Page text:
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From "Steven Parkes" <steven_par...@esseff.org>
Subject factoring the merge policy
Date Tue, 13 Mar 2007 03:25:18 GMT
I've been thinking about merge issues for a while and going through
IndexWriter to see if I could convince myself I understood it.

There are areas I'm interested in exploring tweaking the merge policy.
For example, it might be nice to have an optimize-like operation that
could look at the number of deleted documents in a segment (or sequence
of segments) and perform merges to remove deleted docs but without
reducing the index to a single a file. Tweaks like this via IndexWriter
are, well, not easy. Perhaps not even possible, given what's final and
what's not.

So I've been experimenting with factoring the merge policy out of
IndexWriter and making it pluggable.  In such a world, IndexWriter would
still do all the merges, but it would delegate the decision on what
segments to merge to a merge policy:

interface MergePolicy {

   static class MergeSpecification {
    SegmentInfos segmentInfos;
    int first;
    int last;
    boolean useCompoundFile;
  }

  void merge( SegmentInfos segmentInfos )
                throws CorruptIndexException, IOException;
  void optimize( SegmentInfos segmentInfos )
                throws CorruptIndexException, IOException;
  
}

The merge policy gets created with an IndexWriter and then called via
merge or optimize with the relevant segmentInfos. It in turn calls back
to the IndexWriter for each primitive merge operation:

  	int merge( MergePolicy.MergeSpecification m )
                    throws CorruptIndexException, IOException;

When I started playing with this, I wasn't sure how well it would work
but it's seems to have come out pretty very well. A lot more feasible, I
think, than actually trying to derive from IndexWriter to change only
the policy.

My initial impetus for this was to be able to tweak how the large, old
segments were handled. But all the concurrent merge stuff from a few
weeks ago gave me a bunch more to think about.

One of the things discussed there was having a single background thread
vs. multiple threads. Given the logarithmic nature of the current merge
policy, it seems to me that an obvious candidate threaded policy is to
have a merge thread at each logarithmic level (with a sanity bound for
small levels). That way when you kickoff a merge of big segments, which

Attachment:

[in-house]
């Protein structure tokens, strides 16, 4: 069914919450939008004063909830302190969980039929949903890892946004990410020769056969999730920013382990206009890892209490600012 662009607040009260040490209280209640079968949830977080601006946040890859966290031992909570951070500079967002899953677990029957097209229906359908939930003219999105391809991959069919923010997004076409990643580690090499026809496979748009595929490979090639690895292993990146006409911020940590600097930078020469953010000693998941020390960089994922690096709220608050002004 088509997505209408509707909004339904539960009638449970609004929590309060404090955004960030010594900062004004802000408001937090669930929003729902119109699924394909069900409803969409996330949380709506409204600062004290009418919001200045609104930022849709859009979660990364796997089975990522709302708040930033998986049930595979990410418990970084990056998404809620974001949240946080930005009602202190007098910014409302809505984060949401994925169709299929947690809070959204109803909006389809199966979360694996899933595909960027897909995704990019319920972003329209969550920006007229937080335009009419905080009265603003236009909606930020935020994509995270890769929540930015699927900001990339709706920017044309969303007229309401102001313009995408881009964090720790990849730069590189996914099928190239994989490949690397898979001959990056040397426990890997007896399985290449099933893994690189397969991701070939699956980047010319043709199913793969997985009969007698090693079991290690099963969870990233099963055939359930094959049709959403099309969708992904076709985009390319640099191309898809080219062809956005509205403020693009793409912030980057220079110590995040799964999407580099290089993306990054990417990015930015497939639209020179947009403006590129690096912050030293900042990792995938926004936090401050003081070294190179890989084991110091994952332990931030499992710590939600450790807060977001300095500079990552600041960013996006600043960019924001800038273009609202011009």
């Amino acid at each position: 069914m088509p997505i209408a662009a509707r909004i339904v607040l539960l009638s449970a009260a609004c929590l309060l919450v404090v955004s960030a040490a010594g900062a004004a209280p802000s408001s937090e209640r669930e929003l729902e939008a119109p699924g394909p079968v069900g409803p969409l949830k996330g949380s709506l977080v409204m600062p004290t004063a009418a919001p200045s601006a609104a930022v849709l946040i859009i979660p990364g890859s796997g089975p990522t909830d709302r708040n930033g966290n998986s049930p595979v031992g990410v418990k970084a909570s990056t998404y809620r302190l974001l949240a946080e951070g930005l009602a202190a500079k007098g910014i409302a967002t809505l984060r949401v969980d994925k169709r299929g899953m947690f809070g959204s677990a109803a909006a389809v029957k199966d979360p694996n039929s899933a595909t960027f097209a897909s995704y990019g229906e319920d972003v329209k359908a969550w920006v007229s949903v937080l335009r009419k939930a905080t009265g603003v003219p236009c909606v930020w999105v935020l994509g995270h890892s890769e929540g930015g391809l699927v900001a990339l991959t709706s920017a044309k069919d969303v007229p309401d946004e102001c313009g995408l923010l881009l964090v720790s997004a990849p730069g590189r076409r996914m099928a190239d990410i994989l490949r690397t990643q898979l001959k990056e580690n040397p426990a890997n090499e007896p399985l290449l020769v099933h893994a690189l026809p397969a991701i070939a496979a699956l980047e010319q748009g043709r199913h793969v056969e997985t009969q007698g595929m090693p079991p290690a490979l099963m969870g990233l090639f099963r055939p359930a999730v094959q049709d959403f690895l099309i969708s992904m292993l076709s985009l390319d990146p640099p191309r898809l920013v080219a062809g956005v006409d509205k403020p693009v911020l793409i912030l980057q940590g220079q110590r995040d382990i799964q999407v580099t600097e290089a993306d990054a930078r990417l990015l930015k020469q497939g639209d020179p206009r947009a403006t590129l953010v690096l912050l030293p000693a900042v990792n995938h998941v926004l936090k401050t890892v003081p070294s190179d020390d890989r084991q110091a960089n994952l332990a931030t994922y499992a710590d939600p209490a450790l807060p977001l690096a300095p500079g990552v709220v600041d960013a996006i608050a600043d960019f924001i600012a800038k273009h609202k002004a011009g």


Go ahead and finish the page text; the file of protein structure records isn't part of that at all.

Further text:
will take a while, you can still be merging smaller segments in
parallel. The obvious candidate concurrency limit would be to not allow
two merges at the same level concurrently. It wouldn't solve all
problems, but I think it would tend to spread out the effects of
cascading merges. And it so nicely fits in with the logarithmic merge
policy.

There are all sorts of issues to consider with something like that, but
what's interested me in this last week, is that I think factoring the
merge policy actually makes it pretty easy to play with these ideas. The
classic merge policy, i.e., LogarithmicMergePolicy, simply decides what
merges to pursue and calls IndexWriter#merge to make them happen. A
ThreadedLogarithmicMergePolicy, derived from the LMP, can keep track of
the necessary merges and their levels, creating/using threads when a
merge is needed on a level where there's no conflict. In that new
thread, it calls back to IndexWriter#merge while the calling thread
returns normally. Obviously this means IndexWriter#merge isn't
synchronized and, at least in this case, should only be called via the
merge policy. The only thing IndexWriter#merge really needs is the
SegmentInfos subsequence that it is merging. It shouldn't need any other
state. When it's done, it'll need to update the SegmentInfos object and
that operation needs to be synchronized, but that's only during the
update. The merges by definition do not overlap (and thus maintain
document order).

Making concurrency like that possible in IndexWriter would take a little
tweaking but I don't think we're talking much code or any of significant
performance impact. The default merge policy would be what it is now
(factored) and only when using a threaded merge policy would any of the
threading stuff come to play. Decided via by IndexWriter#setMergePolicy.

All the threading stuff is speculation at this point: I've got a
factored (unpolished) version of trunk working with a factored merge
policy but haven't tried to implement threading yet.

Trying to simplify the putative merge policy interface does have some
minor impact on the existing merge policy: at this point, one test gives
different results, a result of the fact that the merge policy as I've
been thinking of it, doesn't have different calls for combining multiple
indexes vs. merging a single index with segments of inconsistent size.
Rather than assume that segment sequence is consistent except when told
otherwise, it always checks. But that's a whole 'nother discussion ...

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